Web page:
Alternative Campus Tour

Alternative Campus Tour

HNES Native Species Garden

by Michael Classens

You might call the HNES Native Species Garden a campus naturalization project—designed to make the campus more ‘natural’. The corollary to this, of course, is that the campus is too ‘unnatural’. And I have to admit, the tactile contrast between the concrete campus surrounding the HNES garden, and the soft mulch within it, is stark. My feet unanimously prefer the latter. Yet this is only the start of the incongruousness between the garden and the campus beyond. What I see, smell and feel is all noticeably different inside the garden than beyond its borders. Outside the garden I see mostly buildings and turf grass, within it, there are dozens of native species of plants, flowers, shrubs, grasses, a few trees, and even a couple of groundhogs. And then, as though purposefully spoiling the tidy conceptual and sensorial division between the ‘natural’ garden and the ‘unnatural’ campus, I see a duck waddling down a campus sidewalk.

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The HNES Native Species Garden on a warm sunny summer day. Photo courtesy L. Anders Sandberg

If the campus is so ‘unnatural’, this duck didn’t get the memo. Come to think of it, maybe the garden isn’t as ‘natural’ as I first thought either. Lessons from scholars who urge us to question the seemingly sacrosanct distinction between ‘natural’ and ‘social’ things suddenly swirl through my mind. The garden was built (I use that word deliberately) in 2005. Dr. Gerda Wekerle led the project, and had lots of help from other Environmental Studies faculty members and students, and from York University’s grounds maintenance staff. I look around the garden, and with the help of the hand written signs, see elderberry bushes, lobelia, Canadian columbine, witch hazel, cardinal plant and pagoda dogwoods. Yes, these seem to be ‘natural’ things, but none of these plants would be where they are, here in this garden, without the herculean effort of Dr. Wekerle and her team who organized, agitated, raised funds, bought and transported plants, arranged them just so, dug holes, planted and watered. In other words, without all of this social work, the ‘natural’ garden wouldn’t, indeed couldn’t, exist. And in a similar, but opposite way, the concrete of the campus seems resolutely social in character. It’s the stuff of sky scrapers and roads, campus buildings and curbs. But it’s also just rock and water, reconstituted into different shapes and configurations, in ways very similar to how the HNES Native Species Garden was deliberately designed and manufactured.

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The HNES Native Species Garden is all but natural. There is not only human labour expended on planting and maintaining the garden as “native,” but the garden itself is resting on a bed of concrete, itself made of natural material, that covers a two-level basement of classrooms and offices. The photo is taken from the Ross Building showing the almost-finished construction of the HNES Building and the “garden” in the middle of the image. Photo courtesy Clara Thomas Archives and Special Collection, York University.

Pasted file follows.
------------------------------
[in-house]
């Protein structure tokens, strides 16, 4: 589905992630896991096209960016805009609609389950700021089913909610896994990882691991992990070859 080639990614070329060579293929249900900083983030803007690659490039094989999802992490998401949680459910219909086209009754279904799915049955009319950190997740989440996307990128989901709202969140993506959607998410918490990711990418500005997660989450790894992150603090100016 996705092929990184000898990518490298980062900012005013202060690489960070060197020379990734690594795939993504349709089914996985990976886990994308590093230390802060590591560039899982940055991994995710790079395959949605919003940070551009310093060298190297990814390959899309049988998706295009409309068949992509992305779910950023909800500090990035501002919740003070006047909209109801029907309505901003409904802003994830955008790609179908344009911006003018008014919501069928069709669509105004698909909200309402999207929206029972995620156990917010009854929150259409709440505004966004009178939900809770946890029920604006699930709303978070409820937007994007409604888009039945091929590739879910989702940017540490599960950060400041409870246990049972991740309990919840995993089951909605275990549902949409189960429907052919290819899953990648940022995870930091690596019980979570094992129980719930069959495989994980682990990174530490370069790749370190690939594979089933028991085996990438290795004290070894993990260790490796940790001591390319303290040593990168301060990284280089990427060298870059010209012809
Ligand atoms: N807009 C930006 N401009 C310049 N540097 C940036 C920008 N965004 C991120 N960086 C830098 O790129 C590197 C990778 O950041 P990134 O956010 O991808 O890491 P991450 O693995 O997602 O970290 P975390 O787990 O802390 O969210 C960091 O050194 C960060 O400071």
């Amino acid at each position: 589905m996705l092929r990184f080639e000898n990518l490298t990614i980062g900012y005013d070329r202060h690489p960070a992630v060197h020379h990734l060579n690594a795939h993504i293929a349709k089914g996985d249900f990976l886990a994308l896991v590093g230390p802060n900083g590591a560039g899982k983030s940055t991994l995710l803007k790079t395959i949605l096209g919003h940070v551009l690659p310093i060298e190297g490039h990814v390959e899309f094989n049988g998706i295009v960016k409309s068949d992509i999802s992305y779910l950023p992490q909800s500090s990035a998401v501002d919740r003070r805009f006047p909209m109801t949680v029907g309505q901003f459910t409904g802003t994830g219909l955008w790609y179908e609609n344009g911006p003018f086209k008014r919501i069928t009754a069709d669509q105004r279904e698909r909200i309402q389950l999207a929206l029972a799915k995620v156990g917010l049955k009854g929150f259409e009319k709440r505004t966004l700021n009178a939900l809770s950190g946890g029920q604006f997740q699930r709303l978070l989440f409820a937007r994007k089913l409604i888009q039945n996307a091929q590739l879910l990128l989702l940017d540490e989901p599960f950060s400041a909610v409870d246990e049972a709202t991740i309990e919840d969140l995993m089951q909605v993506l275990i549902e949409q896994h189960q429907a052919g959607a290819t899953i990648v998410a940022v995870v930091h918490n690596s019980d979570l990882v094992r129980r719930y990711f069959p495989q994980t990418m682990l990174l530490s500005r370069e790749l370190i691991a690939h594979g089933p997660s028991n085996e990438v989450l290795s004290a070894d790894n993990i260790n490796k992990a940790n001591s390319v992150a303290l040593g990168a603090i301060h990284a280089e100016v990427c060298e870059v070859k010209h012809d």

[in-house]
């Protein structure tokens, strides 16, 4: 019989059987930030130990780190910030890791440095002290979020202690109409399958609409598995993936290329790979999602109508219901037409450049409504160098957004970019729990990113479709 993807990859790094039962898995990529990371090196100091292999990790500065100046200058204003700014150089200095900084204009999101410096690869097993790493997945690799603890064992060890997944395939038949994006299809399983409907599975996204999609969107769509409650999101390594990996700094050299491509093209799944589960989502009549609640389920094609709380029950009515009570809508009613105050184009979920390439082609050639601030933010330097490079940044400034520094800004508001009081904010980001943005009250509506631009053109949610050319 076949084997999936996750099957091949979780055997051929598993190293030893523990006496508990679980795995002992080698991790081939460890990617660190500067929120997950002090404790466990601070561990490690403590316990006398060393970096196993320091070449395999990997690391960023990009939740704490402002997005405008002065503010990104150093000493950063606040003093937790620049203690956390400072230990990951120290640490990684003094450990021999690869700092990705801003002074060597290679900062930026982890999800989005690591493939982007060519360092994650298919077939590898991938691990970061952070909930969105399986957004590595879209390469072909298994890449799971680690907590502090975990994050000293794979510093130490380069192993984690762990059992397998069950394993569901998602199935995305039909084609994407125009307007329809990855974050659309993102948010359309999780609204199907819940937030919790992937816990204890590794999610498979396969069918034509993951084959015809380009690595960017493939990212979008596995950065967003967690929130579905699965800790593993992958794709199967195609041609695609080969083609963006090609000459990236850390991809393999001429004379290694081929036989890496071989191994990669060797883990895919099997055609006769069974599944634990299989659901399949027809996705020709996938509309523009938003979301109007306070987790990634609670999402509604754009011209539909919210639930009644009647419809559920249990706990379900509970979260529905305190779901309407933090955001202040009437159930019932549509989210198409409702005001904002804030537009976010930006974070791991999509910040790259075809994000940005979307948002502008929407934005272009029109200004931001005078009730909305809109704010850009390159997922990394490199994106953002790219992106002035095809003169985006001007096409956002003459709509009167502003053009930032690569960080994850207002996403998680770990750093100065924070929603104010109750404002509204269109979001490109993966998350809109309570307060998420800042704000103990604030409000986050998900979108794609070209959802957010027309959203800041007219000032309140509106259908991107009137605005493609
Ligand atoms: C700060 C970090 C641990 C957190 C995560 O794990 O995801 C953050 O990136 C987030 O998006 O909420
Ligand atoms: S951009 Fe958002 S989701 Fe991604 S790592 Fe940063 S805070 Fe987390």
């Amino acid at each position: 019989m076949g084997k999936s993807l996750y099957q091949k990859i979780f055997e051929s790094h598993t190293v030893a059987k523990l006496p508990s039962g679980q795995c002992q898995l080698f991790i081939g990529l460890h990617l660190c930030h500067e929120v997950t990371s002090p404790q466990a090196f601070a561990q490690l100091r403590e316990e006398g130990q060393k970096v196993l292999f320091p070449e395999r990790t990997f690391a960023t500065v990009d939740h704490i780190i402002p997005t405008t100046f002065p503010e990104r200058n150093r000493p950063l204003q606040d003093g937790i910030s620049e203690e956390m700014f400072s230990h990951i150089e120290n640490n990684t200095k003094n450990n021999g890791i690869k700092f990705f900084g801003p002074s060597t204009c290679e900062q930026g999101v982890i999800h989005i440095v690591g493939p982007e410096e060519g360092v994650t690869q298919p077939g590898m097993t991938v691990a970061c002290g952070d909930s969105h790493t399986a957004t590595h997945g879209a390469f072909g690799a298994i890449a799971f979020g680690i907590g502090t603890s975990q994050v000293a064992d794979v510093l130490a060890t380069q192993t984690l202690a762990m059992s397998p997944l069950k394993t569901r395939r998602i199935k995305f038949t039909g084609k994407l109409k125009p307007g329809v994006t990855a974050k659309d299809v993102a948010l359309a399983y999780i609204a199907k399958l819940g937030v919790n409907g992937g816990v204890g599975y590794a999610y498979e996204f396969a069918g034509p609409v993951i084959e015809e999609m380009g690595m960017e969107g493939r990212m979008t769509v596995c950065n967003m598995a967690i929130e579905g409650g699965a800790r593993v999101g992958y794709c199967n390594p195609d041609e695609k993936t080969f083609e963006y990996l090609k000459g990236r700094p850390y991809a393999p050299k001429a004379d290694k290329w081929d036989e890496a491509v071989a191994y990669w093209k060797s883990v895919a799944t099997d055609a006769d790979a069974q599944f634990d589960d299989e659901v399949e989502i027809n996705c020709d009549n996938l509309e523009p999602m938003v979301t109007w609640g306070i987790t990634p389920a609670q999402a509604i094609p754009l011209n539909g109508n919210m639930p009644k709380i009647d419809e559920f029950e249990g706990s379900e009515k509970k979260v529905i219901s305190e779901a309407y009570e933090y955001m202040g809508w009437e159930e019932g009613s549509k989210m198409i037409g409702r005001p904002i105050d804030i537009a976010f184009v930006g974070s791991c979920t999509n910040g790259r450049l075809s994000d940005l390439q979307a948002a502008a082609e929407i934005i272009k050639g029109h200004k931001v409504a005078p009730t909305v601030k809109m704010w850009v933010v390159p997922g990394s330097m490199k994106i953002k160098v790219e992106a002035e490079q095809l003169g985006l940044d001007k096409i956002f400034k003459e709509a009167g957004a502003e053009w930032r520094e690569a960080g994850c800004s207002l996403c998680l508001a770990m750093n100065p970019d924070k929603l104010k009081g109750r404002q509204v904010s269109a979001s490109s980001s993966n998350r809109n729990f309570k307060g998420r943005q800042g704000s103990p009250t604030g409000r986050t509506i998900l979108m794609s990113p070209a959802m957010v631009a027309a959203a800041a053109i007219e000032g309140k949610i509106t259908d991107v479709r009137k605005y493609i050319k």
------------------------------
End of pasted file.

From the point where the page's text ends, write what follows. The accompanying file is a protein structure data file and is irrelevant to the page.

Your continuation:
Another reason why the staff, students and faculty members at York wanted to build the garden, as its name suggests, was to protect native species biodiversity. Biologists point out that native species of plants, and even animals, are continually under threat by non-native, exotic and invasive species. Certainly the omnipresent turf grass beyond the garden is an invasive species, and would take over the garden if not for the small but dedicated group of students and faculty who regularly ensure that any sprouting grass is summarily plucked out. But I can’t help but think that the concrete seems every bit the invasive species the grass is. Sure, concrete ‘grows’ through different kinds of processes than grass does, but grow it certainly does. As if to put a fine point on this latter thought, a bobcat carrying a load of crushed stone races by the garden, destined for one of the many active construction sites on campus.

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A patch of grass takes hold in a hole in the concrete just beyond the border of the HNES Native Species Garden. Students and faculty commit many hours of labour every spring and summer removing turf grass from the garden, in order to maintain its integrity as a place only for native species. Is this patch of grass making its way toward the garden? Does nature express autonomy and will? Photo courtesy L. Anders Sandberg.

Thinking a little more about this admittedly cagey idea that the distinctions between nature and society aren’t as certain as I once believed them to be, leads me to reflect on the implications of the garden being for ‘native’ species only. Despite the fact that turf grass is commonplace nowadays, it’s not allowed in the garden. Similarly, ‘exotic’ species ‘not from here’ aren’t welcome in the garden either. I recall an article in which Larson (2005) demonstrates that the language of ‘invasion biology’ draws on many violent and militaristic metaphors, which in addition to being largely inaccurate from a plant science perspective, also can lead to social misunderstandings and even xenophobia. I also think about another article by Foster and Sandberg (2004) who reveal that naturalization projects, not unlike the HNES Native Species Garden, tend to benefit wealthy communities instead of marginalized or poor ones. Is it possible that the garden I’m standing in is subtly reproducing unwanted racial and class dynamics? If the distinction between ‘natural’ things and ‘social’ things isn’t as absolute as I previously thought, and if this garden is only for ‘native species’, is it possible that this garden is racist?